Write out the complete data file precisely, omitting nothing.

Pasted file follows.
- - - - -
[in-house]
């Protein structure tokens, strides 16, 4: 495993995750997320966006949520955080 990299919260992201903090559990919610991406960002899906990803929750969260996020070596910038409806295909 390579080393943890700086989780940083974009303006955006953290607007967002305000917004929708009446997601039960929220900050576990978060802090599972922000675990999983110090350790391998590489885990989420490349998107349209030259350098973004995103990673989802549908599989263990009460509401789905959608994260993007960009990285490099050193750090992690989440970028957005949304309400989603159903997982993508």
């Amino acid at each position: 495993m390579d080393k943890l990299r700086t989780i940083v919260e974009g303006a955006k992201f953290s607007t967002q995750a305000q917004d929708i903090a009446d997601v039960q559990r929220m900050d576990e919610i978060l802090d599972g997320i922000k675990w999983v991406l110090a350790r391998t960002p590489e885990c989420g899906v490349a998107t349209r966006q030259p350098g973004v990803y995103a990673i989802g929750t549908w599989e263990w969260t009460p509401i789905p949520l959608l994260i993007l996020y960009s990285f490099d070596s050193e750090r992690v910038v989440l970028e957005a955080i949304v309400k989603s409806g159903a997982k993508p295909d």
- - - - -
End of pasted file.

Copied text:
[in-house]
């Protein structure tokens, strides 16, 4: 495993995750997320966006949520955080 990299919260992201903090559990919610991406960002899906990803929750969260996020070596910038409806295909 390579080393943890700086989780940083974009303006955006953290607007967002305000917004929708009446997601039960929220900050576990978060802090599972922000675990999983110090350790391998590489885990989420490349998107349209030259350098973004995103990673989802549908599989263990009460509401789905959608994260993007960009990285490099050193750090992690989440970028957005949304309400989603159903997982993508």
């Amino acid at each position: 495993m390579d080393k943890l990299r700086t989780i940083v919260e974009g303006a955006k992201f953290s607007t967002q995750a305000q917004d929708i903090a009446d997601v039960q559990r929220m900050d576990e919610i978060l802090d599972g997320i922000k675990w999983v991406l110090a350790r391998t960002p590489e885990c989420g899906v490349a998107t349209r966006q030259p350098g973004v990803y995103a990673i989802g929750t549908w599989e263990w969260t009460p509401i789905p949520l959608l994260i993007l996020y960009s990285f490099d070596s050193e750090r992690v910038v989440l970028e957005a955080i949304v309400k989603s409806g159903a997982k993508p295909d």